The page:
Saleeby proved to be one of the most tireless workers for Baraca Philathea, and I became intrigued by his overall story as I looked through an old file at the Post.
I came across the text of a radio address he made on Salisbury’s WSTP in 1942, as part of a patriotic message to all Salisburians during the early part of World War II.
Born in Mount Lebanon, Syria, in 1878, Saleeby said he left the Holy Land in 1897 and ended up in the Promised Land, the United States. He told of an eight-day, sometimes harrowing ocean journey from England to New York on a steamer with 500 people.
“When we reached New York and I saw the Statue of Liberty, I said, ‘This is the Promised Land, this is my country.’ ”
Later, he said, “If you could look into my heart, you would find it wrapped in the Stars and Stripes.”
Saleeby lived in Rutland, Vt., for a year and Danville, Va., for five years before settling in Salisbury. He operated the Saleeby Candy Kitchen on the Square, where I think Pottery 101 is now located.
He later opened the Saleeby Distributing Co. next to the railroad tracks at 310 E. Council St. It became a well-known and successful wholesale distributor of fruits and vegetables.
But that only scratches the surface of Saleeby’s life. Yellowed newspaper clips kept tumbling out of the archives.
“Saleeby leaves for Washington” told of his going to attend a 1945 banquet in honor of the first Lebanon envoy in the United States.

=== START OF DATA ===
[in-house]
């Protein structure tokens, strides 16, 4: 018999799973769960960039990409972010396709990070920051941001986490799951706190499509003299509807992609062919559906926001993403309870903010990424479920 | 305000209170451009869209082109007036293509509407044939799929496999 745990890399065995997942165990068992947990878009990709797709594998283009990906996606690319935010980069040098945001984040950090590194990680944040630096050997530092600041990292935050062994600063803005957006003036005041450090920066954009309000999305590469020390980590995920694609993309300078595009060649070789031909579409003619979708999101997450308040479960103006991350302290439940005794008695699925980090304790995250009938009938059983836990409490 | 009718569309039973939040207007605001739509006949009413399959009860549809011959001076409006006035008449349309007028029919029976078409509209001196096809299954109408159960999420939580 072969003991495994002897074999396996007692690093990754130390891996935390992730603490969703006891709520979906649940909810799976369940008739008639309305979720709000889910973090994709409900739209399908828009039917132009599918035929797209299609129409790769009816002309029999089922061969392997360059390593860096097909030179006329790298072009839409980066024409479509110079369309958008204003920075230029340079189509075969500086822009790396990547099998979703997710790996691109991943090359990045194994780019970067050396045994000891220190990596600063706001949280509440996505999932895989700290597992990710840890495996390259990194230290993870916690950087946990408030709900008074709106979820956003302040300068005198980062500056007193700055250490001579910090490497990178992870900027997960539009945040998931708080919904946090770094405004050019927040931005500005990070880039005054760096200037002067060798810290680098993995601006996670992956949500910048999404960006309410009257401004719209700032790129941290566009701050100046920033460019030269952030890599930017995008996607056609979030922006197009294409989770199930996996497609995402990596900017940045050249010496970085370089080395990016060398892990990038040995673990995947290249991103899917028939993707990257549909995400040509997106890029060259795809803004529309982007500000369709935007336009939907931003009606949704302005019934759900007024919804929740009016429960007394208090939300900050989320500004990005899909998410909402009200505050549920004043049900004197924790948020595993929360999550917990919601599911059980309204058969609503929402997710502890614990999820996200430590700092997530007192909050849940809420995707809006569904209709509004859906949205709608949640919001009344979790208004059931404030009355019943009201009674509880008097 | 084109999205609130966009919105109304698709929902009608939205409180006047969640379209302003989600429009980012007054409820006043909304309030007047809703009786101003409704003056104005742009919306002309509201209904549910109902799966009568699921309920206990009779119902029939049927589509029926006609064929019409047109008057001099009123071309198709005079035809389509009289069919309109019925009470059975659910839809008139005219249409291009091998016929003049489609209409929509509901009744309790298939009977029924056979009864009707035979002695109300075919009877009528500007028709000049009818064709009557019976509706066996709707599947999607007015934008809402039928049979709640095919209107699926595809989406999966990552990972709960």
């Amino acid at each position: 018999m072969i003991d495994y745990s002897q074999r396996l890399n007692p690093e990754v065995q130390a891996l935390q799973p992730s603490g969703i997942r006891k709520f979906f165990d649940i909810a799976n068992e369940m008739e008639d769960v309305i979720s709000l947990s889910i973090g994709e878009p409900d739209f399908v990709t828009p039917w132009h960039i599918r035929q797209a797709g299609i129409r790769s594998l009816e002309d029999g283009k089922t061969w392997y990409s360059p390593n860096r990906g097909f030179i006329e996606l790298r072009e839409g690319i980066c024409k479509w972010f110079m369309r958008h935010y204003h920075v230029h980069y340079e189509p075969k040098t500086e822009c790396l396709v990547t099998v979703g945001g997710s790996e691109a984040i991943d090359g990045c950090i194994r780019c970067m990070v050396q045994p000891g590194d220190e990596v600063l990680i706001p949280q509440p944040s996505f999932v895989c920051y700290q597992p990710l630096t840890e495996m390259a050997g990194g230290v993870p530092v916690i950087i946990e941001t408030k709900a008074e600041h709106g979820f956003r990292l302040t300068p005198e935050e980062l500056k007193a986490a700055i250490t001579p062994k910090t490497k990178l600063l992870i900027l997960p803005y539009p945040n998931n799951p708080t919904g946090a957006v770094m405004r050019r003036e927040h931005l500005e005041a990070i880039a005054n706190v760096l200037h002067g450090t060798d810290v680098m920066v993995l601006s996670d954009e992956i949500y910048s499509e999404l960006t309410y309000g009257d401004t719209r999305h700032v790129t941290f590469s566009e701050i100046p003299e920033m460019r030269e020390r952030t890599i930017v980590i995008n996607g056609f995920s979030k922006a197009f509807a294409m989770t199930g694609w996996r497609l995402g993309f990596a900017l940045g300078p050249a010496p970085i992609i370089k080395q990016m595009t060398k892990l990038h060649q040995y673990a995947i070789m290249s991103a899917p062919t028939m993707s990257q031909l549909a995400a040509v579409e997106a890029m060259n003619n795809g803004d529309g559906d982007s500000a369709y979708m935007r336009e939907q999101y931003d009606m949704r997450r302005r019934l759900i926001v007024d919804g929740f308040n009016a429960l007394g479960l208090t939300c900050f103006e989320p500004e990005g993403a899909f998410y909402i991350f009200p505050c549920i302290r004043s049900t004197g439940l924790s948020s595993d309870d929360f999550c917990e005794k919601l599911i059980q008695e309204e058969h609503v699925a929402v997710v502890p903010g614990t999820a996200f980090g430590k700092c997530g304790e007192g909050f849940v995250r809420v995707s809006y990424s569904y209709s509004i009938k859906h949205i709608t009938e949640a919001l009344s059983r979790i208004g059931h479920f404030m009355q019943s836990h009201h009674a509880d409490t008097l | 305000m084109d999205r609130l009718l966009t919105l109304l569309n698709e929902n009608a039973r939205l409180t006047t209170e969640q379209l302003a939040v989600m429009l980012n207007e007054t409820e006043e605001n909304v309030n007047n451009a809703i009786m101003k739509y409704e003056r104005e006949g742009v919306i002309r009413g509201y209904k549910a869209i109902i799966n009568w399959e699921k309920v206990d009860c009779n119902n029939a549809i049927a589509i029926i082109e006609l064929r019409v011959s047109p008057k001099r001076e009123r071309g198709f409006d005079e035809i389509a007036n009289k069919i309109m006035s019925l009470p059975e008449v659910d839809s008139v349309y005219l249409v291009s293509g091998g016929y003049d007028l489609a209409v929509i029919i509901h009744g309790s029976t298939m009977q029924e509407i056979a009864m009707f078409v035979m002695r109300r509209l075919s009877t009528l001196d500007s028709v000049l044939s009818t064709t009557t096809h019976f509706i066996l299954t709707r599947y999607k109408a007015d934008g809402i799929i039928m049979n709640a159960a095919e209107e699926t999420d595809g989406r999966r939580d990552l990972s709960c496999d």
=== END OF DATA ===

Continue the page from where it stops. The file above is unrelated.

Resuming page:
“A.B. Saleeby feted in N.Y.” said he was the honored guest at the Hotel Seville as the Saleeby families of New York City and Brooklyn gathered in 1946.
“Convention speaker” included his picture and a note that Saleeby was going to address the international Baraca Philathea convention in Salisbury at 2:30 p.m. on July 18, 1944.
Another story noted his lead role when Salisbury was host in July 1938 to the Lebanon Syrian American Association.
“Local Syrian is highly honored” was the headline on a 1927 story describing how President Calvin Coolidge presented Saleeby with the Patriotic Service Medal from the U.S. Flag Association.
The president of Lebanon once gave Saleeby the Lebanese Medal of Merit for all of his efforts in trying to help that country. He also was said to be acquainted with Presidents Theodore Roosevelt and Woodrow Wilson and friends to William Jennings Bryan and Frank P. Graham.
Saleeby died in 1954. He had been a member of the Smoot Baraca Class at First United Methodist since 1904 and was a past N.C. president of the Baracans (1934-36).
“He was a tireless traveler in the interest of the Sunday School movement and would go hundreds of miles to address a class,” his Post obituary said. “He was known to be an eloquent speaker with an excellent sense of humor.”
The thing that fascinated Peacock about Saleeby was that he once was appointed U.S. ambassador to Syria but never got to serve.
At the time, Turkey controlled Syria, and the Turks objected to Saleeby’s appointment because he was a Syrian native. The United States had to withdraw his name.
From all the stuff I’ve now read about Saleeby, everybody in Salisbury seemed to know him.
Thanks to Charlie Peacock and Baraca Philathea, I can say the same.